Visiting Hours and Guidelines

Welcome to Adventist Health Tillamook. Your health and safety, and that of our patients and caregivers, is our priority. Visitors can be good medicine for patients. Family members and friends are welcome to visit. However, patient care is our primary concern, and to enhance our quality of care, visiting and general guidelines for visitors are listed below:

  • All patients are recommended to wear a mask if they are symptomatic or choose to for any other reason. Masks are available upon request.
  • Visitors with COVID symptoms, colds, sore throats or any contagious diseases should not visit patients.
  • Visitors are encouraged to dress appropriately and wear shirts and shoes.
  • Visitors may not smoke in patient rooms or anywhere in the hospital. We are a smoke-free campus.
  • Visits should be kept short.
  • Visitors should maintain a quiet environment and avoid unnecessary noise.
  • Visitors may be asked to leave the room during tests, treatments or when the doctor or nurse needs to see the patient.
  • Any personal information about patient diagnosis and treatment must come from the physician, and this information is only available to members of the immediate family designated to receive it.

There are specially designed lounge areas for visitors. Specific waiting areas have been designated for patients’ families in the critical care unit, emergency center and same-day surgery. A member of our volunteer department may be on duty in the surgery waiting room to keep family members informed about the progress of the surgery.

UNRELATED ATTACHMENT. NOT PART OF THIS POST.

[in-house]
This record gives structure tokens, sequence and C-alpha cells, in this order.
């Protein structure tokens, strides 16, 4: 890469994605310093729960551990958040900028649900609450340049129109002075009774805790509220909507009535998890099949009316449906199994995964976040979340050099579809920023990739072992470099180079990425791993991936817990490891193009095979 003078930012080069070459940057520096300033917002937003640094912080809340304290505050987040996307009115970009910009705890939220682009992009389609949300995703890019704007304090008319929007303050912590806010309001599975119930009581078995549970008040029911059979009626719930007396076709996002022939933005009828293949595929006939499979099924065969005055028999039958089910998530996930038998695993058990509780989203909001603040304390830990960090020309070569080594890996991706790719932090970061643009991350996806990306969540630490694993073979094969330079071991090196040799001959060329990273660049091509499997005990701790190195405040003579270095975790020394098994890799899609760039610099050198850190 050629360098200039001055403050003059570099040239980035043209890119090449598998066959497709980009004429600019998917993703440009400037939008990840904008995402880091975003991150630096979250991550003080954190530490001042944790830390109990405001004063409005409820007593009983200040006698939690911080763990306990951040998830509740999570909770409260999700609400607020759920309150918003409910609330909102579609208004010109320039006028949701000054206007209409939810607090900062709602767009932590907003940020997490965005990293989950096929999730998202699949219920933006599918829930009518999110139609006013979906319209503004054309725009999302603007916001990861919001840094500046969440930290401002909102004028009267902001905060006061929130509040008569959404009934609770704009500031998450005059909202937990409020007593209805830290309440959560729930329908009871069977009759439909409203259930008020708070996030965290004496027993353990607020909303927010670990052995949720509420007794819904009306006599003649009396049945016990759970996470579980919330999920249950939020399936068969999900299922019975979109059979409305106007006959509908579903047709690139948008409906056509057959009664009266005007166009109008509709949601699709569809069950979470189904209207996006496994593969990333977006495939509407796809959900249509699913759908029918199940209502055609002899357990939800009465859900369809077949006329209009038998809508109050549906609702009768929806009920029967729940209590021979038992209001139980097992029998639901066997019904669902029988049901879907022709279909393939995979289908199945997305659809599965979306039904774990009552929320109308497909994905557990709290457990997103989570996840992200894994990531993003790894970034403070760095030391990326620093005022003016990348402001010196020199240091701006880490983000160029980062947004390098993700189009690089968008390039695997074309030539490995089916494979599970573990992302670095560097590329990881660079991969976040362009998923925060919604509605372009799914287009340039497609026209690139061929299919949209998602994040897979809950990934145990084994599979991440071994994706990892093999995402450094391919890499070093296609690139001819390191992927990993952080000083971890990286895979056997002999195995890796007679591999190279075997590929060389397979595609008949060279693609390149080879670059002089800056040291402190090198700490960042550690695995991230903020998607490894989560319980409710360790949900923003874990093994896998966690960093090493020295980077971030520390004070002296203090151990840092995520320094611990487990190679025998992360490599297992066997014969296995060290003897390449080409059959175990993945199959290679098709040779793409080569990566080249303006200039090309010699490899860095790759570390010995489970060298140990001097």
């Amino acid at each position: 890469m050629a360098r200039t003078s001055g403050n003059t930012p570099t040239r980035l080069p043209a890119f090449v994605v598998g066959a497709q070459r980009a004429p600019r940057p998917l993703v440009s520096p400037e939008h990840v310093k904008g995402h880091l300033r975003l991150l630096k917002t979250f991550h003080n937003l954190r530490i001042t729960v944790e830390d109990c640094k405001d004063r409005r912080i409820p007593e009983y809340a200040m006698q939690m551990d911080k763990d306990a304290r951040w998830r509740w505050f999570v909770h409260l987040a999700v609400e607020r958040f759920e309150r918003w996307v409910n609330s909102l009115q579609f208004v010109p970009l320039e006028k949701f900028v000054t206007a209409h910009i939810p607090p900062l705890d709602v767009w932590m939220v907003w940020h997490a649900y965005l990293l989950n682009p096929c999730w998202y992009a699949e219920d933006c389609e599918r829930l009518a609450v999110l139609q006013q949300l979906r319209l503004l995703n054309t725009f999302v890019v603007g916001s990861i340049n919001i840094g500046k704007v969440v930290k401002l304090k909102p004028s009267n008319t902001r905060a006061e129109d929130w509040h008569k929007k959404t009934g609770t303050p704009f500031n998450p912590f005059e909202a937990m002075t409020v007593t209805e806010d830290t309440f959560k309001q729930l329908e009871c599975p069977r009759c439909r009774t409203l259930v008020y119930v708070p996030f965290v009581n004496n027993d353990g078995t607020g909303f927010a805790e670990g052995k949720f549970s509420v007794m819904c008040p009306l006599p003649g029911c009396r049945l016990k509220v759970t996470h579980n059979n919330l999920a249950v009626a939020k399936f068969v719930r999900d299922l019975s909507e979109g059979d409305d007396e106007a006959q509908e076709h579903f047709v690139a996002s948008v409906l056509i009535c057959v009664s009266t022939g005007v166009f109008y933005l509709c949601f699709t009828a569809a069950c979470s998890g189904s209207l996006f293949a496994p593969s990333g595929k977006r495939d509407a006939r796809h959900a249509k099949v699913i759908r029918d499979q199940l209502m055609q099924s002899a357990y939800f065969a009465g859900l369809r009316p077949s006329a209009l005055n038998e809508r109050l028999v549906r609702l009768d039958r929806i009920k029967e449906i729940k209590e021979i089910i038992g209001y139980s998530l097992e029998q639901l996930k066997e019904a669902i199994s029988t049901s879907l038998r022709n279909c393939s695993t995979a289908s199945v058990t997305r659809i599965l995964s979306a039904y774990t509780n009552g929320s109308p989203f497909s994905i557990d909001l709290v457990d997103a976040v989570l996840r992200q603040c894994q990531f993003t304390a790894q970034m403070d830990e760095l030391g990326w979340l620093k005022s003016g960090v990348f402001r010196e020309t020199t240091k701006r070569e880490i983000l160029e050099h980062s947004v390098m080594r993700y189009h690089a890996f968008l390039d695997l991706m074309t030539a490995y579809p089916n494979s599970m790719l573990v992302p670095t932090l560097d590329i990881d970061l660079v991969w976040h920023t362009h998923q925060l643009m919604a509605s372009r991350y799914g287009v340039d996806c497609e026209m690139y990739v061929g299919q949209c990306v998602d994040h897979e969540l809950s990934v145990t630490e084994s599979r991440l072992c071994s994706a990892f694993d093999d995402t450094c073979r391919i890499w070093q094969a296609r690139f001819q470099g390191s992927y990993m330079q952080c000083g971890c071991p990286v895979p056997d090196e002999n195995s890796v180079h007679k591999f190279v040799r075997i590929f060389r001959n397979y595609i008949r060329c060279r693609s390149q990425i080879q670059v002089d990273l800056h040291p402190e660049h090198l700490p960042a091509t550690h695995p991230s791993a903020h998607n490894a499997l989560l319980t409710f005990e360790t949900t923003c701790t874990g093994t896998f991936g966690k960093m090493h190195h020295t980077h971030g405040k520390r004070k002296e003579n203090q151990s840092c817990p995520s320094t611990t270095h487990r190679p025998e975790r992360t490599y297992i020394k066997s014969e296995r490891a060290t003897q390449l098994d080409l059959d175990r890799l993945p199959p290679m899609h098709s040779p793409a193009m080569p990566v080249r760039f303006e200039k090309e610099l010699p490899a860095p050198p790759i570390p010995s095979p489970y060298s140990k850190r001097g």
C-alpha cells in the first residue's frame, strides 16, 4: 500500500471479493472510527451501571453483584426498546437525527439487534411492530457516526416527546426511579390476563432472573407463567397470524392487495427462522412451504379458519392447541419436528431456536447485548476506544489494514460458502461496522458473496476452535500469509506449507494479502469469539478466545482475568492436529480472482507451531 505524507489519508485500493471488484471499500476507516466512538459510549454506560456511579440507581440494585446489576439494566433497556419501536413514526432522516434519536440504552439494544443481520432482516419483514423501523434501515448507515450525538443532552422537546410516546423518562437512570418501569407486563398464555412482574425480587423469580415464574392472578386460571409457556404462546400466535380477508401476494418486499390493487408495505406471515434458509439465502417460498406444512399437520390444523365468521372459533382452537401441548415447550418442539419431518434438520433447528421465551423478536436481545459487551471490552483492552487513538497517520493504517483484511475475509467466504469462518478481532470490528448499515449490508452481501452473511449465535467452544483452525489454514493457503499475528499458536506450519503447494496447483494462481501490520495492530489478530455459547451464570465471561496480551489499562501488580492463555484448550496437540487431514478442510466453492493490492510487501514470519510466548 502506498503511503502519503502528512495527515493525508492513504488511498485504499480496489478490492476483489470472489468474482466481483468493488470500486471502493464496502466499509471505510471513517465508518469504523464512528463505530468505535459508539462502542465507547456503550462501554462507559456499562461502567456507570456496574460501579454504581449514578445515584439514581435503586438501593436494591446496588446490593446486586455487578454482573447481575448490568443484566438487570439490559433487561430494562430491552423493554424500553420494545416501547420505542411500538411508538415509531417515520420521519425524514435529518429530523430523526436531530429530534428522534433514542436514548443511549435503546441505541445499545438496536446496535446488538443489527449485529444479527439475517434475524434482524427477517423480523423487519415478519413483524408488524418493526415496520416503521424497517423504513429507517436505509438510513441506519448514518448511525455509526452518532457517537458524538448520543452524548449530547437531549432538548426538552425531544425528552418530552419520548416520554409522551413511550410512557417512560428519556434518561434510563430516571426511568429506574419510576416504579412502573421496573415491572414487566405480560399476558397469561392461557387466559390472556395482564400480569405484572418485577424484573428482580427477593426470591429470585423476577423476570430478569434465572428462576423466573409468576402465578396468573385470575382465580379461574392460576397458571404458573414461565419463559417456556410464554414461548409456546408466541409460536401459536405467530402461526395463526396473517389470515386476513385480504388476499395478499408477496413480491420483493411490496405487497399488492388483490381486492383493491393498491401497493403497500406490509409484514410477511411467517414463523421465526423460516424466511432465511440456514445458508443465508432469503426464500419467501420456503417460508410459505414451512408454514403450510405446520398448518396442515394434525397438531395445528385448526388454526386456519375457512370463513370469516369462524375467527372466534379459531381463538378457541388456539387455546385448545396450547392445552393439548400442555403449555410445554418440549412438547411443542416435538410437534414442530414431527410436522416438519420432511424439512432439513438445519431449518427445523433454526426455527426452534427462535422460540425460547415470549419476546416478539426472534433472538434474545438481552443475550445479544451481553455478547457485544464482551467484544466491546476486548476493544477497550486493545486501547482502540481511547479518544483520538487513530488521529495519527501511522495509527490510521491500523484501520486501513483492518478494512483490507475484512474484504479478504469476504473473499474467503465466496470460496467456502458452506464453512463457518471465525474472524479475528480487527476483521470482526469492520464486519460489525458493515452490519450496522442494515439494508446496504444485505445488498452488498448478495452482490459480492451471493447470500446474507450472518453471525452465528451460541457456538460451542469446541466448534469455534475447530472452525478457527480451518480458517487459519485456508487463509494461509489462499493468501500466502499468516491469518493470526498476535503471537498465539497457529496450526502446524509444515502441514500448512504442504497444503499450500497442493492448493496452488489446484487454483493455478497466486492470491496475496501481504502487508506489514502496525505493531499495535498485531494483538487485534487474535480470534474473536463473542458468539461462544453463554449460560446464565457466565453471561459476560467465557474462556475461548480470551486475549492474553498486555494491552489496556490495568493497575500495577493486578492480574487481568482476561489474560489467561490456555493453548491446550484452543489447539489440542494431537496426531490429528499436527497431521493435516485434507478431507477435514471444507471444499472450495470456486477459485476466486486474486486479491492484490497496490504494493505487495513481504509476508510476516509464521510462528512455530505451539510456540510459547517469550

Our visitation policy is updated regularly to reflect county, state and federal guidelines. Please call ahead to confirm current guidelines and if you have any questions. All efforts are made to keep families up to date and in communication with care providers and their loved ones, regardless of current visitation restrictions.

Accessible Healthcare

Everyone deserves access to healthcare. People with disabilities have the right to get support from people they trust while they are in the emergency room or hospital.

If you have a disability and need help speaking with hospital staff, deciding on healthcare or doing daily tasks, you can name support people (friends, family, paid or unpaid personal care assistant, etc.) to help you.

A disability may include physical, intellectual, behavioral or cognitive impairment, deafness, hard of hearing or other communication barriers, blindness, autism or dementia.

You can always have one support person with you:

  • In the emergency room
  • During your hospital stay, if you need them to help with your care
  • For any conversation about hospice care
  • When you discuss or think about signing an advance directive or POLST form

You can review the entire support person policy here.